"What a good day for fans between me, Venus, Roger and all the other players," Serena Williams said. "It’s really such a great experience."
Also Monday, Switzerland stripped a soccer player of his Olympic accreditation after he sent a threatening and racist message on Twitter about South Koreans. The comments by Michel Morganella came hours after the Swiss lost to South Korea, 2-1, on Sunday.
The 23-year-old player said in the tweet that South Koreans "can go burn" and referred to them as a "bunch of mongoloids."
Swiss Olympic team chief Gian Gilli said via a translator at a news conference that Morganella "discriminated against, insulted and violated the dignity of the South Korea football team as well as the South Korean people.
Morganella later released a contrite statement through the Swiss Olympic team: "I am sincerely sorry for the people of South Korea, for the players, but equally for the Swiss delegation and Swiss football in general. It’s clear that I’m accepting the consequences."
Morganella is the second athlete kicked off an Olympic team in London for offensive Twitter comments. Last week, triple jumper Voula Papachristou was kicked off Greece’s Olympic team for her comments on Twitter mocking African immigrants and expressing support for a far-right political party.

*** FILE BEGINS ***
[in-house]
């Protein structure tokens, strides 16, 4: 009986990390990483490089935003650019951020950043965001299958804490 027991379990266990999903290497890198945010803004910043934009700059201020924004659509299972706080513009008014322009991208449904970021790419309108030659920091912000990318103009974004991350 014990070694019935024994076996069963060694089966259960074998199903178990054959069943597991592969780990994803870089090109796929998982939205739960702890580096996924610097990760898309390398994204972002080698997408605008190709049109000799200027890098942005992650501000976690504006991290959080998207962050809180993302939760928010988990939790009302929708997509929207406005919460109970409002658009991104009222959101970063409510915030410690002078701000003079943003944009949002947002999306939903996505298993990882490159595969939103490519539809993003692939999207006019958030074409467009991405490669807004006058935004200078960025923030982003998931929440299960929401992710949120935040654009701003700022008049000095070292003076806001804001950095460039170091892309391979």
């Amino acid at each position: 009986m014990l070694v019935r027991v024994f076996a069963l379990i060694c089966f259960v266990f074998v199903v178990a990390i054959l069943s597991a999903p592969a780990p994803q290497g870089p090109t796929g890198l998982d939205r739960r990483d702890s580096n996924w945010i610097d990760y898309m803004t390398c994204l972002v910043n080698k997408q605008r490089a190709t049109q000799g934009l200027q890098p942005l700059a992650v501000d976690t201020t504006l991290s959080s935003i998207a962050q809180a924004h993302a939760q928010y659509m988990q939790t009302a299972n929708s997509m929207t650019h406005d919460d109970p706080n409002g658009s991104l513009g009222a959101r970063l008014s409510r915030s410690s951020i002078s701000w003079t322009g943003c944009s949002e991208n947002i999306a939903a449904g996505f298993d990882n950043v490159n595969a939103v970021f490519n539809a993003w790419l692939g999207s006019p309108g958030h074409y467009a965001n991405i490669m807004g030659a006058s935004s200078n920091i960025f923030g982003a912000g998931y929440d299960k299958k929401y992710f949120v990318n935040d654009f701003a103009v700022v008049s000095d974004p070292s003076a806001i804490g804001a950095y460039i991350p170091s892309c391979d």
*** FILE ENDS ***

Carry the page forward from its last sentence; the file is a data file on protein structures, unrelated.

A group of Olympians turned to Twitter to protest a rule that limits their ability to market themselves during the games.
American sprinter Sanya Richards-Ross is among the competitors taking part in the campaign, using the hashtags "WeDemandChange2012" and "Rule40."
Rule 40 is the IOC policy barring Olympic athletes from using their names or likenesses for advertising during the games. The rule is in effect from July 18-Aug. 15, three days after the closing ceremony.
"I’ve been very fortunate to do very well around the Olympics, but so many of my peers struggle in this sport," Richards-Ross said Monday. "And I just think it’s unjust."
The IOC says it pours 94 percent of its commercial revenue back into sports, and is only trying to protect the money that comes into the Olympic movement.
"A huge number of 10,500 athletes who are here would understand why we are doing this," spokesman Mark Jones said. "For one month, we ask them not to endorse products not related to the Olympics that don’t actually give money back to the movement."
A Colombian soccer player was suspended for two games after U.S. forward Abby Wambach said she was "sucker-punched" in the right eye by Lady Andrade during the 3-0 win by the U.S. on Saturday. Wambach called for FIFA to take action, while Andrade called it "an accident."
FIFA says its disciplinary committee suspended Andrade for a group match Tuesday against France and for the quarterfinals if Colombia advances.
Jay Cohen can be reached at http://www.twitter.com/jcohenap